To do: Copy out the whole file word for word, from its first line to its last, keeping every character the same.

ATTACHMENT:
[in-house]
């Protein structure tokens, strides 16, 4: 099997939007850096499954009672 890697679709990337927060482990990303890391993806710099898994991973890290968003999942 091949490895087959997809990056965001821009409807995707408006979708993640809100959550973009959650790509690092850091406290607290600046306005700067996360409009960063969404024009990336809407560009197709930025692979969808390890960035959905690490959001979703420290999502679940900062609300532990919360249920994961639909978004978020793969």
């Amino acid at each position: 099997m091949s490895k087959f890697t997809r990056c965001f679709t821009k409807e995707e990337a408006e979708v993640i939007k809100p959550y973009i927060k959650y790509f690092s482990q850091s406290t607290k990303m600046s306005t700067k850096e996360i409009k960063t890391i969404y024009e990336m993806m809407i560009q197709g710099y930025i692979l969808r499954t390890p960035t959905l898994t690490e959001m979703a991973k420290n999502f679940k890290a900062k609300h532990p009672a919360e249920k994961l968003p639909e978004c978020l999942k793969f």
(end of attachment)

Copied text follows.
[in-house]
């Protein structure tokens, strides 16, 4: 099997939007850096499954009672 890697679709990337927060482990990303890391993806710099898994991973890290968003999942 091949490895087959997809990056965001821009409807995707408006979708993640809100959550973009959650790509690092850091406290607290600046306005700067996360409009960063969404024009990336809407560009197709930025692979969808390890960035959905690490959001979703420290999502679940900062609300532990919360249920994961639909978004978020793969």
């Amino acid at each position: 099997m091949s490895k087959f890697t997809r990056c965001f679709t821009k409807e995707e990337a408006e979708v993640i939007k809100p959550y973009i927060k959650y790509f690092s482990q850091s406290t607290k990303m600046s306005t700067k850096e996360i409009k960063t890391i969404y024009e990336m993806m809407i560009q197709g710099y930025i692979l969808r499954t390890p960035t959905l898994t690490e959001m979703a991973k420290n999502f679940k890290a900062k609300h532990p009672a919360e249920k994961l968003p639909e978004c978020l999942k793969f």